15:11 Jul. 27, 2016
John Manning, Harvard Law School Professor, claims both IMF financial assistance and imposition of capital controls helped Ukraine's central bank to steady hryvnia
After a heavy recession brought on by the military conflict with Russia, Ukraine's economy and banking system now appear to be firmly on the mend. Indeed, things have improved to such an extent that by the end of May, Moody's had revised its outlook for Ukrainian banking from negative to stable.
The ratings agency has attributed much of the improved outlook to a growth in confidence in the country's currency on the back of significantly improved inflation expectations, which in turn is expected to boost the solvency of its lenders.
It has been a remarkable achievement, given that only just over a year ago inflation was recorded at more than 60 percent; today it is in the single digits. Much of the stabilisation has been thanks to the Ukraine central bank's decision to float its currency, the hryvnia, early last year.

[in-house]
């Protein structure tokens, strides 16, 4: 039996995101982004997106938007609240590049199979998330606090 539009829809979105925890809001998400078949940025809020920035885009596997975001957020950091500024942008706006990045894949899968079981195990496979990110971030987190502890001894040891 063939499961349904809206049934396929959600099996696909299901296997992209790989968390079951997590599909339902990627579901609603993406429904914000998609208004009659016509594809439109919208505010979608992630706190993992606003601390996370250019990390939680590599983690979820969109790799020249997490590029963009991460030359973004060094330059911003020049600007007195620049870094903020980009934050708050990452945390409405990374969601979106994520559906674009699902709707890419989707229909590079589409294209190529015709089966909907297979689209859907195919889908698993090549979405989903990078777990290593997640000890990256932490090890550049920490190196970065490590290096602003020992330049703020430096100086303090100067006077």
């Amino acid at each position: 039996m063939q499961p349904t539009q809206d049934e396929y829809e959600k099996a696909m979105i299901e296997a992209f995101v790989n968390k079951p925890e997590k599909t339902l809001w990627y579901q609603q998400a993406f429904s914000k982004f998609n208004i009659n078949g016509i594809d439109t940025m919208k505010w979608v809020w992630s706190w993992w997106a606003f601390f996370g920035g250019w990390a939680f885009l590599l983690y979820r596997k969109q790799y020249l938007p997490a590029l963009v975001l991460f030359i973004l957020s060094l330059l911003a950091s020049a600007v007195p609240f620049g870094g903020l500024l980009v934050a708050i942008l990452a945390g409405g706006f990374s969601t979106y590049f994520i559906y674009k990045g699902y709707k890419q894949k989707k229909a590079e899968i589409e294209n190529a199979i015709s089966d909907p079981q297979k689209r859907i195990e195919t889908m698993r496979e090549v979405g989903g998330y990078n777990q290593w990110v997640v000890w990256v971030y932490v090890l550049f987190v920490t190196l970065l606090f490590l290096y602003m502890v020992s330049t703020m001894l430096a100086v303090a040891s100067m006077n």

Efforts to prop up the hryvnia had resulted in the bank's foreign currency and gold reserves hitting a 10-year low of less than billion—not even enough to cover five weeks of imports.
With financial assistance from the IMF (International Monetary Fund) following the floatation, as well as the imposition of capital controls, the central bank was able to steady the hryvnia and has since even managed to purchase dollars to replenish its reserves.